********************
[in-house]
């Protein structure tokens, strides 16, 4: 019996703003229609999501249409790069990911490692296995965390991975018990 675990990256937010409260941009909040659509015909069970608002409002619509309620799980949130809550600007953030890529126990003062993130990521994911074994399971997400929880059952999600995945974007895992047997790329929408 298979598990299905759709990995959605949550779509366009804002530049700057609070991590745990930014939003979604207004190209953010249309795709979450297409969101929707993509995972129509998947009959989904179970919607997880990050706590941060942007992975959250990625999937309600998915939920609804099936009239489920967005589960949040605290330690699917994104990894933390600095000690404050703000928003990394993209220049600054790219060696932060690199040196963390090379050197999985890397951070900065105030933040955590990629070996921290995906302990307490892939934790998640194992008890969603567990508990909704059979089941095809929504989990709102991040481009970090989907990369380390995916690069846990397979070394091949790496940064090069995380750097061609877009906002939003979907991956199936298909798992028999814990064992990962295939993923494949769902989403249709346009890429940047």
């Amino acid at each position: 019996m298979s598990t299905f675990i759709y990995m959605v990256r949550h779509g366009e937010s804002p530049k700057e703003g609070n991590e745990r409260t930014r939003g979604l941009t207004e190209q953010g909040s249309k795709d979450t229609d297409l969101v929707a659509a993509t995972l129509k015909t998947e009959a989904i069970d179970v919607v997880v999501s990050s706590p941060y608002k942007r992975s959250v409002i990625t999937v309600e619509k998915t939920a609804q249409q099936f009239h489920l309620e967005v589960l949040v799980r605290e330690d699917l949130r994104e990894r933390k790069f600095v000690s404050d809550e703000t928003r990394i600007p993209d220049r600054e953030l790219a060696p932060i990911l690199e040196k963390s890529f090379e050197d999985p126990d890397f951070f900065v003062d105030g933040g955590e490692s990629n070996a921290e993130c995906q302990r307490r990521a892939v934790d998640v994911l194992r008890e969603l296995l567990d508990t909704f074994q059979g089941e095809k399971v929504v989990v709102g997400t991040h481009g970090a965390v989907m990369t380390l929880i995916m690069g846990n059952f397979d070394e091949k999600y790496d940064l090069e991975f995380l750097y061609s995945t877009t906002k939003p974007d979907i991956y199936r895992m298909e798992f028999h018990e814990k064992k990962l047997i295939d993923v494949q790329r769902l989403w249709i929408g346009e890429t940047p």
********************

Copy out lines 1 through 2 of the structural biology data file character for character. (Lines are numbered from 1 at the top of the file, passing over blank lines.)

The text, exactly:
[in-house]
């Protein structure tokens, strides 16, 4: 019996703003229609999501249409790069990911490692296995965390991975018990 675990990256937010409260941009909040659509015909069970608002409002619509309620799980949130809550600007953030890529126990003062993130990521994911074994399971997400929880059952999600995945974007895992047997790329929408 298979598990299905759709990995959605949550779509366009804002530049700057609070991590745990930014939003979604207004190209953010249309795709979450297409969101929707993509995972129509998947009959989904179970919607997880990050706590941060942007992975959250990625999937309600998915939920609804099936009239489920967005589960949040605290330690699917994104990894933390600095000690404050703000928003990394993209220049600054790219060696932060690199040196963390090379050197999985890397951070900065105030933040955590990629070996921290995906302990307490892939934790998640194992008890969603567990508990909704059979089941095809929504989990709102991040481009970090989907990369380390995916690069846990397979070394091949790496940064090069995380750097061609877009906002939003979907991956199936298909798992028999814990064992990962295939993923494949769902989403249709346009890429940047």